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Do your Bumpkeys need to be modified before use?


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#1 zyuen

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Posted 28 August 2006 - 12:48 AM

Hi - I was wondering if any additional modifications need to be made to the keys before they can be used (any additional filing/grinding)? Or are they ready for use as delivered?

Much thanks!

#2 Customer Support

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Posted 28 August 2006 - 02:14 AM

Hi - I was wondering if any additional modifications need to be made to the keys before they can be used (any additional filing/grinding)? Or are they ready for use as delivered?

Much thanks!


From bumpkey.us under "conditions of use": "The shoulder and tip are still intact, they have not been modified." The reason for this is it's illegal to ship actual "lock picking" devices through the mail. We would be breaking a number of US Federal laws - which is something we do not want!

That's all that needs to be done for them to function as bump keys. This is a very simple process and we have documented the process in our forum. http://www.bumpkeyfo...wtopic.php?t=47 is the link to view the process.

Hope this helps!

#3 Master Cutter

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Posted 18 December 2006 - 05:02 PM

Slickj
Why you don't utilize the tip as the first peak of the key, that's what we do all the time. That way you haven't modified it and it doesn't need modifing. This also means that a key with four grooves cut in it - when you take off the shoulder and using it as the last peak - will bump five pin locks, and a key with five groves cut in it will do six pin locks. This is handy as when using the tip as the first peak actually means you can make even a five pin key long enough to do a six pin lock. This is significant as making a bump key involves taking a fair amount of metal from the top of the profile, thus allowing it to enter more profiles than it (the original key and profile) was designed for. So, if you have a bump key with five groves in it, it can and will still be long enough to do a six pin lock - should it's new size and shape allow. Also, notice how I cut two patterns of bump key, a straight cut and a radiused cut, this isn't just aesthetic, it frequently means the difference between a bump or not to bump, which is after all the question.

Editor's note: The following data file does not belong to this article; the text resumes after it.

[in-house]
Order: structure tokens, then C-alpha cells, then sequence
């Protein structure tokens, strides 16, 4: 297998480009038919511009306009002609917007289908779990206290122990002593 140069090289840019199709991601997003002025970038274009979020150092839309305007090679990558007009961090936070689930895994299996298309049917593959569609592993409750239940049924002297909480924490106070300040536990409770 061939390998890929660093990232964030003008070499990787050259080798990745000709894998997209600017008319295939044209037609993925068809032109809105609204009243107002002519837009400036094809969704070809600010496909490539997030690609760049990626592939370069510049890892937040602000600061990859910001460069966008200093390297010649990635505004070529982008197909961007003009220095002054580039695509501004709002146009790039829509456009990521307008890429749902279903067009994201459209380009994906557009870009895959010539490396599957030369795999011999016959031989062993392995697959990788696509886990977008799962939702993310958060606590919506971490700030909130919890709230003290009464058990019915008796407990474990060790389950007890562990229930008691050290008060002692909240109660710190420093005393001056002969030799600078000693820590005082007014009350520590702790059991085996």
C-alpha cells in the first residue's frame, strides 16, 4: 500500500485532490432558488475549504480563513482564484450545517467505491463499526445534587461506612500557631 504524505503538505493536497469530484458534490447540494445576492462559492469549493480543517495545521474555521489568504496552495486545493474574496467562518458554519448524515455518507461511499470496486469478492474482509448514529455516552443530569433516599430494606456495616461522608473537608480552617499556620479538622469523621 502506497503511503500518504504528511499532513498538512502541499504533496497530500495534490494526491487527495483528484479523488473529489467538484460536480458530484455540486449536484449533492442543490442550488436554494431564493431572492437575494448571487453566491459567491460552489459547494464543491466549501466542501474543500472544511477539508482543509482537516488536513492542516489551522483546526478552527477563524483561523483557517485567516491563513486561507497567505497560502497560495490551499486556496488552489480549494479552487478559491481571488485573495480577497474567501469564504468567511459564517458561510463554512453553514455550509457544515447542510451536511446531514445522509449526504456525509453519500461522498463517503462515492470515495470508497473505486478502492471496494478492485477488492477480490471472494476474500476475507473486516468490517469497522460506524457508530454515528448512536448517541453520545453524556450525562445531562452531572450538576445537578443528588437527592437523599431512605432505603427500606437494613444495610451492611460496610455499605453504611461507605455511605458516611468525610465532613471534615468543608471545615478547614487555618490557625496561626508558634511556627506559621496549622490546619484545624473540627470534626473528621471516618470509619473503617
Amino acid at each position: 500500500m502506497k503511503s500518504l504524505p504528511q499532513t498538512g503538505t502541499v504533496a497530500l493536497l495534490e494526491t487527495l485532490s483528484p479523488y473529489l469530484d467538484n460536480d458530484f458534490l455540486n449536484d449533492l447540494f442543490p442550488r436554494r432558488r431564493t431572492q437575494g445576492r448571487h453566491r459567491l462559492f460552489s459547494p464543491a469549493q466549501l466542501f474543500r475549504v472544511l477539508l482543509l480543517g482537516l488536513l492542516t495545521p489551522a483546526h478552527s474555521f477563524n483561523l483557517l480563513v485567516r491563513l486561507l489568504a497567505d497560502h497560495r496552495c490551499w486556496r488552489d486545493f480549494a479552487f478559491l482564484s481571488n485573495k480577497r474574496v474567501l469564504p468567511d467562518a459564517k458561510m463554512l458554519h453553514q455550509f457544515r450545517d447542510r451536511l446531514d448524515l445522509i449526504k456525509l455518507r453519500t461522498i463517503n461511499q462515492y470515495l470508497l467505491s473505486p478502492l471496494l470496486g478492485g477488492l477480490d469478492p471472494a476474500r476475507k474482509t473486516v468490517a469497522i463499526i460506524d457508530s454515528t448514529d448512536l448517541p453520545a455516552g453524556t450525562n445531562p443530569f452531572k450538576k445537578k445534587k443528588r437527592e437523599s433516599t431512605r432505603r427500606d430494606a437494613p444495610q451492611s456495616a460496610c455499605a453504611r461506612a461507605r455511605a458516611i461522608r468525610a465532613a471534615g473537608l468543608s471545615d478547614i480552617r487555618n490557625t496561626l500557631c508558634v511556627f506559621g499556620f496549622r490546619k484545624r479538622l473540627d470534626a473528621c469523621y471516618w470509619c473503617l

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regards
master cutter


#4 Customer Support

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Posted 18 December 2006 - 05:12 PM

Welcome back bumpfiend....

Please ensure that you're only posting under one name as multiple board personalities gets very annoying and is hard to track!

But anyhow... that's an interesting idea. We'll have to do some field tests in house here to see what we can come up with. Quite frankly we've been terribly busy for... hrm... the last 4 months ;)

James K. - Lead Support
For Order specific questions please use the 'contact us' link at the top of our store.